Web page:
The Strive Partnership Releases Fourth Annual Report Card

The Strive Partnership Releases Fourth Annual Report Card

Partnership’s report shows progress by partners to improve achievement in region’s urban core

81 percent of student achievement measures trending in positive direction

CINCINNATI – (Nov. 16, 2011) -- The Strive Partnership released its fourth annual report today, which offers an update on the encouraging progress being made to improve student achievement and growth, cradle to career, in the cities of Cincinnati, Covington, and Newport.  In fact, of the 34 measures of student achievement on which the partnership is focused, 81 percent are trending in the right direction versus 74 percent last year and 68 percent two years ago.

Kathy Merchant, executive committee chair of the partnership, praised the results in this year’s report – as well as the partners that are driving the growth in achievement.  “We are so proud of the progress being made in Cincinnati, Covington and Newport to ensure that every child is succeeding, every step of the way, from cradle to career,” Merchant said.

Rob Reifsnyder, president and CEO of United Way of Greater Cincinnati, said he is pleased at the year-to-year progress and the gains made during the past five years. “Together, the hard work of all of our partners are preparing today’s generation to become tomorrow’s leaders and add long-term value to our community’s success,” Reifsnyder said.  For example,

  • Kindergarten readiness has improved in all three urban school districts over the past several years. Thanks to the work of United Way of Greater Cincinnati’s Success By 6 ®, Newport’s readiness rate has improved 12 percent to 72 percent of students since 2005, Cincinnati’s readiness rate has improved 9 percent to 53 percent of students prepared since 2005, and Covington has seen a 4 percent improvement (versus last year) to 67 percent of students prepared.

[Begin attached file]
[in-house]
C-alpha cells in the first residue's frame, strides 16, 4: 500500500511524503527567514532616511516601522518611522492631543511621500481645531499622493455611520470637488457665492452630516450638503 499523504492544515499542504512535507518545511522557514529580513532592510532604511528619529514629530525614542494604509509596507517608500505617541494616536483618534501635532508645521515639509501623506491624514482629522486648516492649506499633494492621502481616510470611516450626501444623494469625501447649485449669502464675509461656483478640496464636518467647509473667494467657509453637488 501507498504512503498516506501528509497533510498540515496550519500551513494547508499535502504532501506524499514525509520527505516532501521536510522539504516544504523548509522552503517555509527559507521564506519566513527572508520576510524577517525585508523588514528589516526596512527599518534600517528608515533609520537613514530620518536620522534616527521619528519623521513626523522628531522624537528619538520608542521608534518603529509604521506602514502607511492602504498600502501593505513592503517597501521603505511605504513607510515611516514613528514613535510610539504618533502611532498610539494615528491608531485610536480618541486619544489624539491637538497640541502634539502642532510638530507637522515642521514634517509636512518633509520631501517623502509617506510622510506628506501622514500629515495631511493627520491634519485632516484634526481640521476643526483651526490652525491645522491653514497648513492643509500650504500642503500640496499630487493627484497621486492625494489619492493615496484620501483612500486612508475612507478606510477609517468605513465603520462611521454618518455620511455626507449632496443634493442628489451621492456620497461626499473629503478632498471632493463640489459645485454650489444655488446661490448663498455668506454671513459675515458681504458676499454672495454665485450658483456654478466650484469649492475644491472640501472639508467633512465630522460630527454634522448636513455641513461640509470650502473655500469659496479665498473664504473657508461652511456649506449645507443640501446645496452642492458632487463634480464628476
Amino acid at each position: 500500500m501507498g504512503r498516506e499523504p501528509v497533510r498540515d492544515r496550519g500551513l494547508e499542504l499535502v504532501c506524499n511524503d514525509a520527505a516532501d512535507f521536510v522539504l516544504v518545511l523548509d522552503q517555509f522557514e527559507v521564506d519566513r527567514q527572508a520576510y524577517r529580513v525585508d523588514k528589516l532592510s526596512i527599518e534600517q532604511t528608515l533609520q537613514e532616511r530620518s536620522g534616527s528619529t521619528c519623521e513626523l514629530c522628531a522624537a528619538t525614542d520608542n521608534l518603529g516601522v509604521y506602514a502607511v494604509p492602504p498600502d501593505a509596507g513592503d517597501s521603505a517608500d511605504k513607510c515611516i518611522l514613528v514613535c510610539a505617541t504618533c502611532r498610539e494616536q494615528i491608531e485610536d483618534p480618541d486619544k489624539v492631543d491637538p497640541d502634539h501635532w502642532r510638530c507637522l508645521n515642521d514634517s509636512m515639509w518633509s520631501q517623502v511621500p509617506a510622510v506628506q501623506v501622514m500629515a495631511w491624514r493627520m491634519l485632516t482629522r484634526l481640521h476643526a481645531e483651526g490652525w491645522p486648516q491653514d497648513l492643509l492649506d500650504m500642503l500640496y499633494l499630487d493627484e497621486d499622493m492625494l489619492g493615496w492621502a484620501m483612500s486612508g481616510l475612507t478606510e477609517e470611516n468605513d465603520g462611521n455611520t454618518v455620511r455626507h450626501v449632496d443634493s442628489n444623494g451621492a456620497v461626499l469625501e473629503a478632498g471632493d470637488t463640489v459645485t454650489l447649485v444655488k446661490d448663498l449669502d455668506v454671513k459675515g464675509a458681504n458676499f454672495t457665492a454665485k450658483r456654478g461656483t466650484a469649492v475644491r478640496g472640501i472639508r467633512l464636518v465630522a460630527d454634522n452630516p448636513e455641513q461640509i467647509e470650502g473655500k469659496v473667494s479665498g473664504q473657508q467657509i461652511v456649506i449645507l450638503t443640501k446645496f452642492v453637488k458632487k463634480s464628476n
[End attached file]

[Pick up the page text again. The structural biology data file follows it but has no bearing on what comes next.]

• Cincinnati Public Schools (CPS) became the highest-rated urban school district in the state and the only to receive a rating of “Effective”, which was maintained for a second year in a row. Covington experienced meaningful growth in 4th grade reading, 8th grade math, high school graduation rates, and has partnered with Gateway Community and Technical College and the Social Innovation Fund to transform Holmes High School to further drive academic success and postsecondary enrollment. Newport experienced growth in ACT scores and postsecondary rates.

 

  • Both the University of Cincinnati and Northern Kentucky University have seen retention rates improve since 2005, and all four local public colleges and universities have seen improvements to postsecondary completion rates and credentials awarded.

 

“We know that the success of our region depends in large part on our ability to have great schools,” said Mary Ronan, Superintendent of Cincinnati Public Schools.  “We’re moving in the right direction, but we all know that more work lies ahead.”

Superintendent of Covington Independent Public Schools Lynda Jackson agreed.  “Coming together around what works for our kids has to be job number one.”

As such, the partnership is focused on driving collective impact, resource alignment, and data-informed decision-making as a way to improve achievement. Highlights include:

  • Social Innovation Fund, a unique funders’ collaborative representing The Strive Partnership, United Way of Greater Cincinnati, and fourteen others, is leveraging $6 million, including a $3 million federal grant, to support evidenced-based initiatives.

 

  • Learning Partner Dashboard, combining student-level academic data with student-level service provider data (i.e. mentoring, afterschool, tutoring, etc.) at CPS. This effort is targeted to improve our ability to support students with specific resources, drive data-informed decision-making, and improve the impact of services on student success. Efforts are underway to connect the Dashboard with early learning and development data, as well as to take this unique platform to Covington and Newport this fall.

 

The partnership’s executive director, Greg Landsman, said that while great progress has been made, there is much work to be done. “Our collective goal of ensuring the success of every child can only be reached if we can continue to improve – together.”

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Founded in 2006, The Strive Partnership unites common providers around shared goals shared issues, goals, measurements and results, and then actively supports and strengthens strategies that work.  The Strive Partnership is a subsidiary of KnowledgeWorks.

KnowledgeWorks is bringing the future of learning to America’s high schools and creating widespread, lasting change in the communities and states we serve. Our portfolio of high school approaches includes New Tech Network high schools, EdWorks high school redesign, Science, Technology, Engineering and Math (STEM) and Early College High School.

You can read the entire report here: 2011 Partnership Report

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